Parenting --Teens/Difficulty with older teen.

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QUESTION: Our second daughter (18) has been giving us 4 years of heartache. When we gave her freedom she abused it, issues involved boys,alcohol,lying,shoplifting, running away.
We asked her not to get tattoos yet and she now has three large ones,one of which she already wants off.
She does not want to be part of the family, but does not have enough money to move out. She does not help around the house unless asked and spends all her free time on the computer.
She has a part time job, but is not trying to get a full-time job.
We have been to counseling when she was 14, but she says she doesn't have a problem and will not go again.
We don't want to throw her out, but our marriage and family life
is suffering.
We have only minor issues with our eldest (20) and do not have extended family around to help.

ANSWER: Hello Lucy,
 Certainly, we know she does indeed have problems. But at 18, you perhaps can't require her to go to counseling.
But since she chooses to live at home, then she is subject to rules at home. You are supporting her, so support she gets from you should be contingent on her following some basic rules. Those basic rules should involve regular household chores, personal hygiene, courteous behavior to others, and (perhaps) obtaining a full time job.
If she chooses not to follow your basic rules, then she must consider leaving the home. The rest of the family should not suffer because of her. While you love her and want to help her, there is a limit as to what you can do to help out a young adult daughter. When that limit is reached, then you have to do what is best for the rest of the family.
Any questions?
James Windell

---------- FOLLOW-UP ----------

QUESTION: Thank you for your repsonse!
My teen was asked to leave, but came back after 8 days- with a similar attitude.
While she was away I felt very guilty and couldn't sleep for worrying.
What I would like to ask is if whether in most cases, you have seen a change of behaviour, or is it just the case that she will only appreciate us once she has been away for a while?
Is it acceptable to restrict her computer use as a consequence or is she to old for that?
I do not understand why she is not doing more with her life, I imagine that her emotional issues are holding her back.

Answer
Hello Lucy,
Sorry for the delay in responding.
There is often guilt for some parents when they ask an older child to leave -- along with anxiety. Typically, parents ask a teen to leave because they are not functioning well. So there are risks. That is, the child may get into more trouble, may engage in self-defeating or self-destructive behavior, or may ask to return home only to show that no change has taken place.
Some young adults who have been asked to leave do find themselves and make some positive changes; others do not. She may appreciate you in the future when she matures -- but there is no guarantee this will ever happen.
If you allow her to live in your house, you can set the rules. You can set as rule, for instance, that she cannot use the family computer, or that she can only use it at specific times for specific purposes.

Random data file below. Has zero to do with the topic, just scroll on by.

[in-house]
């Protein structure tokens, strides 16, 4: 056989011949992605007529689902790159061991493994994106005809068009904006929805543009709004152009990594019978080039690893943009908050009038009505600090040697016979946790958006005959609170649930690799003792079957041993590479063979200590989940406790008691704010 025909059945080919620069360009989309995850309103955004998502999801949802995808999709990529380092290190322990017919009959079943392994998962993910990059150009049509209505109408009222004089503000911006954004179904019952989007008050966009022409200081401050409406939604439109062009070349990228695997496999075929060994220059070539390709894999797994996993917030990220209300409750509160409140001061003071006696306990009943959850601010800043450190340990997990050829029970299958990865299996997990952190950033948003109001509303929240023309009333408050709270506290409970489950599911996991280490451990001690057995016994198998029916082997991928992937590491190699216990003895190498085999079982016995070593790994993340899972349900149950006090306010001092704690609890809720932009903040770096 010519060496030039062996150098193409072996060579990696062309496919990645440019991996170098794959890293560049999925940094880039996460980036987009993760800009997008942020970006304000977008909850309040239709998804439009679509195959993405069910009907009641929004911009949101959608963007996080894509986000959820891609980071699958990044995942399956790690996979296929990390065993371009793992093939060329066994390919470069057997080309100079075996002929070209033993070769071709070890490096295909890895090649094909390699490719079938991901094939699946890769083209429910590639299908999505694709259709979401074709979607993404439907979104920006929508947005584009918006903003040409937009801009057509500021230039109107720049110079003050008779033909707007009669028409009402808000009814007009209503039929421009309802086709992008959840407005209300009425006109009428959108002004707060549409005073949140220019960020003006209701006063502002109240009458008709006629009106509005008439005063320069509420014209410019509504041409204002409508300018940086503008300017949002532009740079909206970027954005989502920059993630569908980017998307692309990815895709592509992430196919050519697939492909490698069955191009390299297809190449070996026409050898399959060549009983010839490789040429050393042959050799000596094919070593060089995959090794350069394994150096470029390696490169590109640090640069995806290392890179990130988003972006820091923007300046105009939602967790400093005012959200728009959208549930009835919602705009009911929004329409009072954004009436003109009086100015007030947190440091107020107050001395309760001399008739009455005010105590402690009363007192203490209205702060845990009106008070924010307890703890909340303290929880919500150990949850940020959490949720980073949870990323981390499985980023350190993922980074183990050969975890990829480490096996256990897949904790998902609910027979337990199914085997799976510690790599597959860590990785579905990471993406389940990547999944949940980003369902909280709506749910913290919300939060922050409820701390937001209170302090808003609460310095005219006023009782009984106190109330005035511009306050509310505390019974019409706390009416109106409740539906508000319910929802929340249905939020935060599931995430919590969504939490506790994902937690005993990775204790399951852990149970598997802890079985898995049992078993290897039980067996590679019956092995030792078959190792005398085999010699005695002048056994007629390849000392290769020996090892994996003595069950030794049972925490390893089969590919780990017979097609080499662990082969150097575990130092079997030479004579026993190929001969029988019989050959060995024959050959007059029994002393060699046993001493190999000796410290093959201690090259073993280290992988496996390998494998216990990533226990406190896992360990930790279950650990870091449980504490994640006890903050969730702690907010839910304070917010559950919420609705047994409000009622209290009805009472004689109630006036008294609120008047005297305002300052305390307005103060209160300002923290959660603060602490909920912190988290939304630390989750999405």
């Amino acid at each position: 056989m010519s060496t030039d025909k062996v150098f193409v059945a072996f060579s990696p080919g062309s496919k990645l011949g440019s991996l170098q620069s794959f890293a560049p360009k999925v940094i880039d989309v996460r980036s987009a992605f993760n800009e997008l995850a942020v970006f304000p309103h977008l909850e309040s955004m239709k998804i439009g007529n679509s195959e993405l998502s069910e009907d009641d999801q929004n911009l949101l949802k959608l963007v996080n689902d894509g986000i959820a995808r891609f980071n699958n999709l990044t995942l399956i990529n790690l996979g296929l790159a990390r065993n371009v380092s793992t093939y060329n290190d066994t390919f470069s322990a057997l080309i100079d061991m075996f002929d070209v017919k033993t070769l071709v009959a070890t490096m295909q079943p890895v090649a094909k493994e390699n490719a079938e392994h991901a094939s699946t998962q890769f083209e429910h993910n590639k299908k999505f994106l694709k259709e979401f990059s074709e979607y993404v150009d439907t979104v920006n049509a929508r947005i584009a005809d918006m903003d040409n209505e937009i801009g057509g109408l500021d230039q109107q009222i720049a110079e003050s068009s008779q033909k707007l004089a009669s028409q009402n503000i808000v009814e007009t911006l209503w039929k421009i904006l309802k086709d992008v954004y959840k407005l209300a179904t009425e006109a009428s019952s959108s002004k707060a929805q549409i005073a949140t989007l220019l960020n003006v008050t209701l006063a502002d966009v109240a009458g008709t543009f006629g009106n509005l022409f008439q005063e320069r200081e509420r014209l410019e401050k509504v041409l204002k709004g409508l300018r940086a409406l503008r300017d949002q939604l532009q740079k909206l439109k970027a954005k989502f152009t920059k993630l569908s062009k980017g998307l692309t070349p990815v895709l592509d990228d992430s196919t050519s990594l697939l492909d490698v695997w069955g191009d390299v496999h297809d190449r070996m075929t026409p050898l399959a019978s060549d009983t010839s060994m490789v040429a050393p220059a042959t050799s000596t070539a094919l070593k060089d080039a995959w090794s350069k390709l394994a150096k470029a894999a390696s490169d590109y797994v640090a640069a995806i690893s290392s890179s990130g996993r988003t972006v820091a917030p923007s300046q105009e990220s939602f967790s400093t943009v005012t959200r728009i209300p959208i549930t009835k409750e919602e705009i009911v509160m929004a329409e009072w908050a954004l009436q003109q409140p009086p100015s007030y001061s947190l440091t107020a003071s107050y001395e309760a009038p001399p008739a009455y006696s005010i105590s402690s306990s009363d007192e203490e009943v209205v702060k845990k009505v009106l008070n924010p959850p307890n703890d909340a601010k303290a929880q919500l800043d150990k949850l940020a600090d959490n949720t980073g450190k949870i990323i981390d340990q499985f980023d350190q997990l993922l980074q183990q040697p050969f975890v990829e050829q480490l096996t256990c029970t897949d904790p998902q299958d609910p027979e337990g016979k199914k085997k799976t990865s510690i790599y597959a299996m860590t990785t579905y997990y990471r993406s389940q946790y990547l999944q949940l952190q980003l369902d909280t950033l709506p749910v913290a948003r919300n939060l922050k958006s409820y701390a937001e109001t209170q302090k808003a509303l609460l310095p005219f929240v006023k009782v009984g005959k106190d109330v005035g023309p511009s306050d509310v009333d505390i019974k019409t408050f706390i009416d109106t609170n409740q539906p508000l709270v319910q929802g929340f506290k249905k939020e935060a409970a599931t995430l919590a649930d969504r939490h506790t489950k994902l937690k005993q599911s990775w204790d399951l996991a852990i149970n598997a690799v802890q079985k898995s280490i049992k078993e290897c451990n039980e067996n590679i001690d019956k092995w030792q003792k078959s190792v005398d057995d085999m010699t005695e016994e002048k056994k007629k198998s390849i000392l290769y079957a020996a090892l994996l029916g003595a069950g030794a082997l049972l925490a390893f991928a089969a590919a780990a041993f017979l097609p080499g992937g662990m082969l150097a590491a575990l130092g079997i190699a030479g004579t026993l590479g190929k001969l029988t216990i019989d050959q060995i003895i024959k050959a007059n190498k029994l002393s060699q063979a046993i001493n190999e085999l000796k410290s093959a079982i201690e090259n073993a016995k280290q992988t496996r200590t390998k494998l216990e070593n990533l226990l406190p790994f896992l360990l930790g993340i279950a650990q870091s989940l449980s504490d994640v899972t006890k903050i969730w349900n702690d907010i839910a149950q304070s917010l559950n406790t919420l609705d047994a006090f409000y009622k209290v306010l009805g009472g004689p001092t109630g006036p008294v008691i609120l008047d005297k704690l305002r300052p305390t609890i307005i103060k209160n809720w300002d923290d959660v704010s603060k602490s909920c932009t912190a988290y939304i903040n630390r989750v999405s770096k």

I'm not sure why she is not able to do something more productive with her life; I suspect she doesn't know either. We can guess it is related to emotional issues.
Best,
James

Parenting --Teens

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James Windell

Expertise

I am a parent trainer, psychotherapist, and author specializing in parenting issues.During the past 40 years I`ve worked with parents with discipline problems and challenging children. I give frequent lectures and workshops related to discipline, social skills, and aggressive children. I consult with various agencies and schools where there are child behavior problems. I am listed in the American Psychological Associations` media panel as an expert on parenting and am frequently quoted in leading magazines and newspapers.

Experience

I have worked in a juvenile court as a clinical psychologist and as a psychotherapist in private practice. In the Oakland County (MI) Juvenile Court, I developed an award-winning parent training program for parents of adolescent delinquents. In addition I have done group therapy with adolescent delinquents using a social skills-building model. I have consulted with courts, schools, churches, preschools, and domestic violence shelters in areas of parenting.

I received my BA with a major in Psychology in 1963 from Wayne State University. I got my MA in Clinical Psychology from Oakland University in 1972.

I am a member of the American Psychological Association and the Michigan Psychological Association. I have written pamplets, newspaper articles, and professional journal articles. I have been the Coping With Kids columnist for several newspapers for 26 years, and my columns appear weekly in the Staten Island Advance. I have been the author or co-author of 16 books. My books include, 8 WEEKS to A WELL-BEHAVED CHILD, CHILDREN WHO SAY NO WHEN YOU WANT THEM TO SAY YES, 6 STEPS TO AN EMOTIONALLY INTELLIGENT TEENAGER, and THE FATHERSTYLE ADVANTAGE. My most recent parenting book (2012) is THE EVETYTHING CHILD PSYCHOLOGY AND DEVELOPMENT BOOK. I have appeared on over 180 radio and TV shows related to my books and parenting. For more information about me, my books and columns, go to my website at Jimwindell.com

Education/Credentials
I have an M.A. in Clinical Psychology from Oakland University.

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